The second section, The Children of Frankenstein, is raw, carnal, corporeal, material, animal, and convulsive. It’s the most narrative of the three, but the narrative is episodic and it deteriorates as it progresses. Characters take on hippie names like Cloud and Branch and Cassiopeia. Everybody has sex with everybody and it seems like a Woodstock-type commune sexfest thing, but there’s repeated mention that they don’t do very many drugs. There are ways in which this section remind me of Richard Brautigan’s In Watermelon Sugar (1968) and Ben Marcus’s Notable American Women (2002), especially in the way that Sukenick does that kind of word replacement thing where he calls a tent an egg and there’s something called the Monster, and all sorts of stuff is called asparagus wine.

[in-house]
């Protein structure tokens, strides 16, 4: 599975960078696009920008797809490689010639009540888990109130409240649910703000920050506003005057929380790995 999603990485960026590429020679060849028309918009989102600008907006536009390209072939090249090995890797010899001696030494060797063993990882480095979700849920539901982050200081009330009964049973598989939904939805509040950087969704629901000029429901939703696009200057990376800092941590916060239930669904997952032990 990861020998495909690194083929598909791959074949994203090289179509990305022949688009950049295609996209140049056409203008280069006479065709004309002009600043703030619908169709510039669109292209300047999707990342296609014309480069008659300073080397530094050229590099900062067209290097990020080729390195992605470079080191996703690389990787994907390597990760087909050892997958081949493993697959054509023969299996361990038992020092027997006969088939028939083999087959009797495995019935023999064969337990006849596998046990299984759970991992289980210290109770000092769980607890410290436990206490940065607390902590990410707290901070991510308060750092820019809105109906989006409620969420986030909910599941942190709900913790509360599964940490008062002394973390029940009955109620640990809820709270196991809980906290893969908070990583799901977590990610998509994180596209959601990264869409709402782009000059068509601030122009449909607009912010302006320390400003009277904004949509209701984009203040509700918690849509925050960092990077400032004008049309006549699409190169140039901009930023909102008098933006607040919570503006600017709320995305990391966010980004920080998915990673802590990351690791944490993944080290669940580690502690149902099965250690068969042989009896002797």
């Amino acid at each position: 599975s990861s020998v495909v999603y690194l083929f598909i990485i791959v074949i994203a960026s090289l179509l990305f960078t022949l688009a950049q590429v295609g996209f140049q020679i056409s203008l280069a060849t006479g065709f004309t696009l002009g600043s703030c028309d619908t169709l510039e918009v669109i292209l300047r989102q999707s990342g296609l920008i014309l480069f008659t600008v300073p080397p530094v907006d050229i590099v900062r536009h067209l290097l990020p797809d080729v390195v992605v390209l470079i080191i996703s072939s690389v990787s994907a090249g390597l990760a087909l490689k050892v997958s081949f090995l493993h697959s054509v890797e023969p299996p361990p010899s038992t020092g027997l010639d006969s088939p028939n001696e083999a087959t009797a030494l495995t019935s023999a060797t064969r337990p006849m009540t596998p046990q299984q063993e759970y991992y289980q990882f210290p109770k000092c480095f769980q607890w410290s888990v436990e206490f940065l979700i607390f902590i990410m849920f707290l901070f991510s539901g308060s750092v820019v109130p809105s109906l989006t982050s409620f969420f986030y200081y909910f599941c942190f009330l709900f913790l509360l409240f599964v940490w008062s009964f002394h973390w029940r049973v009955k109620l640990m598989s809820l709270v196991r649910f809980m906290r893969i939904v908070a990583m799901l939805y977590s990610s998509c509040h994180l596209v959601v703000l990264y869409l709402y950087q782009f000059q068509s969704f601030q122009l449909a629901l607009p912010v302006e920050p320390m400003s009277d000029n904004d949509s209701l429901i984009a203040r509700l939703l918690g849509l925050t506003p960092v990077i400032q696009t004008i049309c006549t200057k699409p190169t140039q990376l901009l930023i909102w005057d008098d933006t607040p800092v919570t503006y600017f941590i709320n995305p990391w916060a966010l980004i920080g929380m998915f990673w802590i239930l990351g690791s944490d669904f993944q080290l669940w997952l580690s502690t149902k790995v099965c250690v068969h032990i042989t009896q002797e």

The third section, Palestine, is feverish, cognitive, theoretical, scientific. It feels less connected to the other two sections, or else I could say it feels less akin to them. Section one and section two are of a kind different than the kind of section three; yet, there are indicators of their connectivity: overlapping concerns, phrases, characters, etcetera. This section is dominated by logos, whereas section two is dominated by pathos and section one by ethos.
One reading of the text would be to see it in Hegelian terms: section one representing the synthesis of section two (imminence) and section three (transcendence).
Another way of reading the text would be to see it as a kind of allegory for the disrupted and disillusioned nature of 1970s American society following the failure of the revolutionary potential of the 60s to actually materialize.